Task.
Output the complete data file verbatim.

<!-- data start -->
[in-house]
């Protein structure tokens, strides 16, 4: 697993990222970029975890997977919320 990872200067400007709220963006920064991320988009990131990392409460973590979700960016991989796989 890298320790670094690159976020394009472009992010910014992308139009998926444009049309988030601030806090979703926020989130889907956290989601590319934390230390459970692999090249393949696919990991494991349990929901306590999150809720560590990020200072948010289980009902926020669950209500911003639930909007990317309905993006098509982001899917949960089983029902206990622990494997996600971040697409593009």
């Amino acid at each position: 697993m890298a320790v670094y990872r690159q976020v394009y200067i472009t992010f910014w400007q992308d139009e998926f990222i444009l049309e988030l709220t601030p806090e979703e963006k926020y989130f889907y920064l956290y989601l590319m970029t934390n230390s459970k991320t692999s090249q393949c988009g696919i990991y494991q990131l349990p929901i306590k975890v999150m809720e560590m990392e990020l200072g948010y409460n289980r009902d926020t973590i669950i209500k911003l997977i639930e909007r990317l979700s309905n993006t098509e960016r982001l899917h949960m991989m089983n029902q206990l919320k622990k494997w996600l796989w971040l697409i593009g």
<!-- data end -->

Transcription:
[in-house]
């Protein structure tokens, strides 16, 4: 697993990222970029975890997977919320 990872200067400007709220963006920064991320988009990131990392409460973590979700960016991989796989 890298320790670094690159976020394009472009992010910014992308139009998926444009049309988030601030806090979703926020989130889907956290989601590319934390230390459970692999090249393949696919990991494991349990929901306590999150809720560590990020200072948010289980009902926020669950209500911003639930909007990317309905993006098509982001899917949960089983029902206990622990494997996600971040697409593009």
């Amino acid at each position: 697993m890298a320790v670094y990872r690159q976020v394009y200067i472009t992010f910014w400007q992308d139009e998926f990222i444009l049309e988030l709220t601030p806090e979703e963006k926020y989130f889907y920064l956290y989601l590319m970029t934390n230390s459970k991320t692999s090249q393949c988009g696919i990991y494991q990131l349990p929901i306590k975890v999150m809720e560590m990392e990020l200072g948010y409460n289980r009902d926020t973590i669950i209500k911003l997977i639930e909007r990317l979700s309905n993006t098509e960016r982001l899917h949960m991989m089983n029902q206990l919320k622990k494997w996600l796989w971040l697409i593009g």